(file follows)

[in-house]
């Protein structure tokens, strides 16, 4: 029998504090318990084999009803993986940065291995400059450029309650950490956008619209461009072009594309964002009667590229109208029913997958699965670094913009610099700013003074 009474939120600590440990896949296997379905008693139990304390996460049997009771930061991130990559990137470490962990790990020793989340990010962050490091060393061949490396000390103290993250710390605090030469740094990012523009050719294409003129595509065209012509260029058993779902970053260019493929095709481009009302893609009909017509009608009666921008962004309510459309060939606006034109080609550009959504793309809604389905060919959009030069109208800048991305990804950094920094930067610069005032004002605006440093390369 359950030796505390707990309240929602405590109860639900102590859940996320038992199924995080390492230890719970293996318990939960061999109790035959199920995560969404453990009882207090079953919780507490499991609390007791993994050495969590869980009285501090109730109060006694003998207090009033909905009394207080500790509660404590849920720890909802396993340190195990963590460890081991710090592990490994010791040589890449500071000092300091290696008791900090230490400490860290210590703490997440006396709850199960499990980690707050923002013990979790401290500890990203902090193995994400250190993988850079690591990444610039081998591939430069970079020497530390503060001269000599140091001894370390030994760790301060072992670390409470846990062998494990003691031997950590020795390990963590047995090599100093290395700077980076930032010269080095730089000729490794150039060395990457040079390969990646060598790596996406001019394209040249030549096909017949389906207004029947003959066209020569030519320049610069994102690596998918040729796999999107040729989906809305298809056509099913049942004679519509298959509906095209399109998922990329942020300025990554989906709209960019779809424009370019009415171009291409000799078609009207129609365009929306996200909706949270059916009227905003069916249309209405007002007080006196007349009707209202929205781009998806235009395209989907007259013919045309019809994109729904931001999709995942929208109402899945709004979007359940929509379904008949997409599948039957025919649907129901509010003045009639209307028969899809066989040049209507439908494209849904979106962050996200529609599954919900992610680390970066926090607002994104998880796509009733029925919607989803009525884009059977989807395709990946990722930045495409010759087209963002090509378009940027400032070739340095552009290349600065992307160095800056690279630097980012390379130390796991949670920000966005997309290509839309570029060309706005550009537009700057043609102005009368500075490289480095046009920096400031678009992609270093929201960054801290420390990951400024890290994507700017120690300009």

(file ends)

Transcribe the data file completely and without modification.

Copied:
[in-house]
């Protein structure tokens, strides 16, 4: 029998504090318990084999009803993986940065291995400059450029309650950490956008619209461009072009594309964002009667590229109208029913997958699965670094913009610099700013003074 009474939120600590440990896949296997379905008693139990304390996460049997009771930061991130990559990137470490962990790990020793989340990010962050490091060393061949490396000390103290993250710390605090030469740094990012523009050719294409003129595509065209012509260029058993779902970053260019493929095709481009009302893609009909017509009608009666921008962004309510459309060939606006034109080609550009959504793309809604389905060919959009030069109208800048991305990804950094920094930067610069005032004002605006440093390369 359950030796505390707990309240929602405590109860639900102590859940996320038992199924995080390492230890719970293996318990939960061999109790035959199920995560969404453990009882207090079953919780507490499991609390007791993994050495969590869980009285501090109730109060006694003998207090009033909905009394207080500790509660404590849920720890909802396993340190195990963590460890081991710090592990490994010791040589890449500071000092300091290696008791900090230490400490860290210590703490997440006396709850199960499990980690707050923002013990979790401290500890990203902090193995994400250190993988850079690591990444610039081998591939430069970079020497530390503060001269000599140091001894370390030994760790301060072992670390409470846990062998494990003691031997950590020795390990963590047995090599100093290395700077980076930032010269080095730089000729490794150039060395990457040079390969990646060598790596996406001019394209040249030549096909017949389906207004029947003959066209020569030519320049610069994102690596998918040729796999999107040729989906809305298809056509099913049942004679519509298959509906095209399109998922990329942020300025990554989906709209960019779809424009370019009415171009291409000799078609009207129609365009929306996200909706949270059916009227905003069916249309209405007002007080006196007349009707209202929205781009998806235009395209989907007259013919045309019809994109729904931001999709995942929208109402899945709004979007359940929509379904008949997409599948039957025919649907129901509010003045009639209307028969899809066989040049209507439908494209849904979106962050996200529609599954919900992610680390970066926090607002994104998880796509009733029925919607989803009525884009059977989807395709990946990722930045495409010759087209963002090509378009940027400032070739340095552009290349600065992307160095800056690279630097980012390379130390796991949670920000966005997309290509839309570029060309706005550009537009700057043609102005009368500075490289480095046009920096400031678009992609270093929201960054801290420390990951400024890290994507700017120690300009």